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Social care reform plan will be "long term," Matt Hancock tells LBC
11 May 2021, 08:45 | Updated: 11 May 2021, 08:48
Health Secretary Matt Hancock has said the Government is committed to a "long term" plan for reforming adult social care in England.
However Mr Hancock admitted they haven't been able to focus on the issue because of the pandemic.
The topic is not expected to feature in today's Queen's Speech, which sets out the legislative agenda for the year ahead.
Nick Ferrari challenged Mr Hancock that the plans were supposed to have been "oven ready" in 2019. "We are now in the middle of 2021," Nick said.
"We are going to have a long-term plan to reform social care, Mr Hancock replied.
"We will be setting out that plan but we haven't been able to focus on it as much as we would have liked."
Mr Hancock also said he is confident that people will exercise personal responsibility, when England's Covid restrictions are further relaxed on Monday May 17.
People will be allowed to hug friends and family they don't live with, and socialise indoors in groups of up to six.
A care group has urged Boris Johnson to make good on his promise of social care reform.
The National Care Forum has published a paper detailing what an "ambitious" plan for reform must include, such as investment in adult social care and improvements to pay and conditions for care workers.
It said the pandemic highlighted the "very real consequences of not thinking social care first", with the focus on protecting the NHS during the first wave leading to delayed access to Covid-19 testing, PPE (personal protective equipment) and support across the care sector.
There has still been no confirmation on whether the Prime Minister's key social care reforms, as promised when he was elected in 2019, will be detailed in the Queen's Speech on May 11 when the monarch sets out the Government's legislative agenda.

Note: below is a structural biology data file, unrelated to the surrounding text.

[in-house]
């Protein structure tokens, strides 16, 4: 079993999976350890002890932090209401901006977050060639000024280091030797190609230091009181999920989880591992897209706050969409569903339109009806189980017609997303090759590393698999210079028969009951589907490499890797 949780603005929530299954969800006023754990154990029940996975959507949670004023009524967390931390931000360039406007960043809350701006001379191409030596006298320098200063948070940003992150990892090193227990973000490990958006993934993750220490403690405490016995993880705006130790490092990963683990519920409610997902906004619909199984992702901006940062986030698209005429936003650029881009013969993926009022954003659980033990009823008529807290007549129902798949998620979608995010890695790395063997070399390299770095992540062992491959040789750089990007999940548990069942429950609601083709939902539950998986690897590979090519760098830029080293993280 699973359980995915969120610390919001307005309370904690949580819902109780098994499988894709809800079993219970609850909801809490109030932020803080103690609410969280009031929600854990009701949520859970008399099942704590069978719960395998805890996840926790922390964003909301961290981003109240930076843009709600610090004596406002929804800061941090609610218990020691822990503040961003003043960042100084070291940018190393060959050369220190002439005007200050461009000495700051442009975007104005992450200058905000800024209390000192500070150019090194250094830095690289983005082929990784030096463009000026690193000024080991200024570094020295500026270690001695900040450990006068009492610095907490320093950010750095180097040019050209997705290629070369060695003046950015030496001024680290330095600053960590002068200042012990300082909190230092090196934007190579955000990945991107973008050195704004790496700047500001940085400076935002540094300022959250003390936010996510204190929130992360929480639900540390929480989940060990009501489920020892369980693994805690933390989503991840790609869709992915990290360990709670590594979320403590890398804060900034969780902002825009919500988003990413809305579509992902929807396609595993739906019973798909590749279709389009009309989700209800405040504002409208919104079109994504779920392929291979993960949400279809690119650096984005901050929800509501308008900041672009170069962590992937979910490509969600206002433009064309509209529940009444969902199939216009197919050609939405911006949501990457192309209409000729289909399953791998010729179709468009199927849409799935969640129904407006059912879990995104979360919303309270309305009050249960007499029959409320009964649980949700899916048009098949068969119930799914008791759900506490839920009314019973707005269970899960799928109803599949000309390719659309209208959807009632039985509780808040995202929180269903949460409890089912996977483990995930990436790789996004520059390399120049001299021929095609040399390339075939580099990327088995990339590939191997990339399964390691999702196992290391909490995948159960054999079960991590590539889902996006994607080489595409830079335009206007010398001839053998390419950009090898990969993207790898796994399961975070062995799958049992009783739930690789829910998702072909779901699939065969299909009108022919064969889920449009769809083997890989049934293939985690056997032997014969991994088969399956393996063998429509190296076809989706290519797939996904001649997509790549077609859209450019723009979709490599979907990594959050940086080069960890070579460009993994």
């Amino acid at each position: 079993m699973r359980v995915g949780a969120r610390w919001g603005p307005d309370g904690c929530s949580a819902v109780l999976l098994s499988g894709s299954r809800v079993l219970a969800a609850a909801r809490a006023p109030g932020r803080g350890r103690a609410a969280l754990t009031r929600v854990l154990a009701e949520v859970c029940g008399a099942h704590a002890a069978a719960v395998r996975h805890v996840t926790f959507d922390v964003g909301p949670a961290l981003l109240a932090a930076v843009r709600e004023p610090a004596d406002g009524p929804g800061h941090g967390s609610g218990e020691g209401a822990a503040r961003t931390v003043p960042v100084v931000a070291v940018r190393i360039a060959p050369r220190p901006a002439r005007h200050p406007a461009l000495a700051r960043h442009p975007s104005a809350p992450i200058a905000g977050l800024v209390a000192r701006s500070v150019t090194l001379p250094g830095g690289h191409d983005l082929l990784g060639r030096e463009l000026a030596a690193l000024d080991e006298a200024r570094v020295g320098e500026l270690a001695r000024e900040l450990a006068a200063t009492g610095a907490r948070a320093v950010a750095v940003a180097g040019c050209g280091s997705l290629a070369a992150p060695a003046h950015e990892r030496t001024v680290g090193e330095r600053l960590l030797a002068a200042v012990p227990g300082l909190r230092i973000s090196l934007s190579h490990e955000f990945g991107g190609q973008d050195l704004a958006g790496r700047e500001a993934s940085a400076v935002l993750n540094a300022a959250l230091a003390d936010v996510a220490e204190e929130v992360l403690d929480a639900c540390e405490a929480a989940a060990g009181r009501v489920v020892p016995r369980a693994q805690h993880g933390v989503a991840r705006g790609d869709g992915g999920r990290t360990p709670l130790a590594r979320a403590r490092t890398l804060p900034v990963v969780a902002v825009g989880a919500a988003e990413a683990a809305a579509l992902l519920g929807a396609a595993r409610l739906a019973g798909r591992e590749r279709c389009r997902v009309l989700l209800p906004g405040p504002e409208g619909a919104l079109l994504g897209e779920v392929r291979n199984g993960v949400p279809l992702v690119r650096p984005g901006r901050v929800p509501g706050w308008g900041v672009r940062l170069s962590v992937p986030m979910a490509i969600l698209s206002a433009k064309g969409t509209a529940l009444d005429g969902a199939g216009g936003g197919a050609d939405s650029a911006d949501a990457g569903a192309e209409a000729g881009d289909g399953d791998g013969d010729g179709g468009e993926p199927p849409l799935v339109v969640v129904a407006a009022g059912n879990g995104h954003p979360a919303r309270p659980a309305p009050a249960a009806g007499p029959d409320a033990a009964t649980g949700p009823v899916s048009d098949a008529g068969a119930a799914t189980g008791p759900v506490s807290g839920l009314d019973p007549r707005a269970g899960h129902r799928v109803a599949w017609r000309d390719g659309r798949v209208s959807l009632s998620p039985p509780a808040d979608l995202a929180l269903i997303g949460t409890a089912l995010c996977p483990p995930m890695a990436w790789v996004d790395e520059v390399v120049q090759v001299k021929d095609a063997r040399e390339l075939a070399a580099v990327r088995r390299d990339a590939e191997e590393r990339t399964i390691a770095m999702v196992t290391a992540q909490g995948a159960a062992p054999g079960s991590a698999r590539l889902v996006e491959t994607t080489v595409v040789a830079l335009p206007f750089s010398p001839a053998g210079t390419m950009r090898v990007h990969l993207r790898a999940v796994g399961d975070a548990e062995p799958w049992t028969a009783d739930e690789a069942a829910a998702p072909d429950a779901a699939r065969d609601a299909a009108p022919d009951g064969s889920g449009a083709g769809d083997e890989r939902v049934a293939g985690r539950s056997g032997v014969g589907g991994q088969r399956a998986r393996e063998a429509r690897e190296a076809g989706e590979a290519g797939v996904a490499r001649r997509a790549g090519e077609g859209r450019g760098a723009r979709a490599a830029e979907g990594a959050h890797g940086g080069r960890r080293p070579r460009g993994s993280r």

Vic Rayner, chief executive of the National Care Forum, said: "Ambitious social care reform can make a transformational change for millions of people, with the profound effect of principled change supporting positive change that will be felt in all communities across the country.
"It will require bold commitment and investment from the Government for social care reform fit for now and in the future.
"We need to move forward from the place of rhetoric to action - specific action that will propel the sector from the position of recovery to sustainability and growth.
"Now is the time for long-term ambition not yet another quick fix."
It comes after Cabinet Office minister Michael Gove said a social care reform plan will be "heading for the statute books" by the end of the year.
When asked whether social care reform would form part of this week's Queen's Speech, he told Times Radio: "We're working to make sure that we have an effective social care plan at the moment.
"That work is going on.
"So, by the end of the year you will have a specific social care plan that is heading for the statute books at the very least.
"We want to make sure that we can get cross-party support for it. That is critical."